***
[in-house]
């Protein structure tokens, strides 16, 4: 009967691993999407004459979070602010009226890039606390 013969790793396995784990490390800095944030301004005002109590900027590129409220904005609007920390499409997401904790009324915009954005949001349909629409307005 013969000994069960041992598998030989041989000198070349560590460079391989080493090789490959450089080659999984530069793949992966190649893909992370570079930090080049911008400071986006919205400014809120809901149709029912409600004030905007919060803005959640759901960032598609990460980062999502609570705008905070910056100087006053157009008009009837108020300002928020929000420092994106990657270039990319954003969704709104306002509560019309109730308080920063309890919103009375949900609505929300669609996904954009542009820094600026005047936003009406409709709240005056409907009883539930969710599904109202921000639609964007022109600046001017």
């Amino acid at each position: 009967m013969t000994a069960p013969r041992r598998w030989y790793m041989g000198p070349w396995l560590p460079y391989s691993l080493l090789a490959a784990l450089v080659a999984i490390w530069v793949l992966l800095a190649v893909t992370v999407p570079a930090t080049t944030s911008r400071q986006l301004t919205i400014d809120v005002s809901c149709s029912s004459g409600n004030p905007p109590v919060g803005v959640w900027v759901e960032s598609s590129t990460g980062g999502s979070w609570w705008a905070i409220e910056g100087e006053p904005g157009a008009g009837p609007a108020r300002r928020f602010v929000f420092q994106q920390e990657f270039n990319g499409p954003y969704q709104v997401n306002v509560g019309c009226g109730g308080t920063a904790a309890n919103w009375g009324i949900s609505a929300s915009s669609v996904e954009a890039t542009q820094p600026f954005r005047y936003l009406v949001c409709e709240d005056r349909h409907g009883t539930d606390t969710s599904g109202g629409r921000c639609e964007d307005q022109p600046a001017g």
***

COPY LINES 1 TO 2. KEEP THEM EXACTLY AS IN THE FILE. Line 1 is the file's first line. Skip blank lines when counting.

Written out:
[in-house]
């Protein structure tokens, strides 16, 4: 009967691993999407004459979070602010009226890039606390 013969790793396995784990490390800095944030301004005002109590900027590129409220904005609007920390499409997401904790009324915009954005949001349909629409307005 013969000994069960041992598998030989041989000198070349560590460079391989080493090789490959450089080659999984530069793949992966190649893909992370570079930090080049911008400071986006919205400014809120809901149709029912409600004030905007919060803005959640759901960032598609990460980062999502609570705008905070910056100087006053157009008009009837108020300002928020929000420092994106990657270039990319954003969704709104306002509560019309109730308080920063309890919103009375949900609505929300669609996904954009542009820094600026005047936003009406409709709240005056409907009883539930969710599904109202921000639609964007022109600046001017």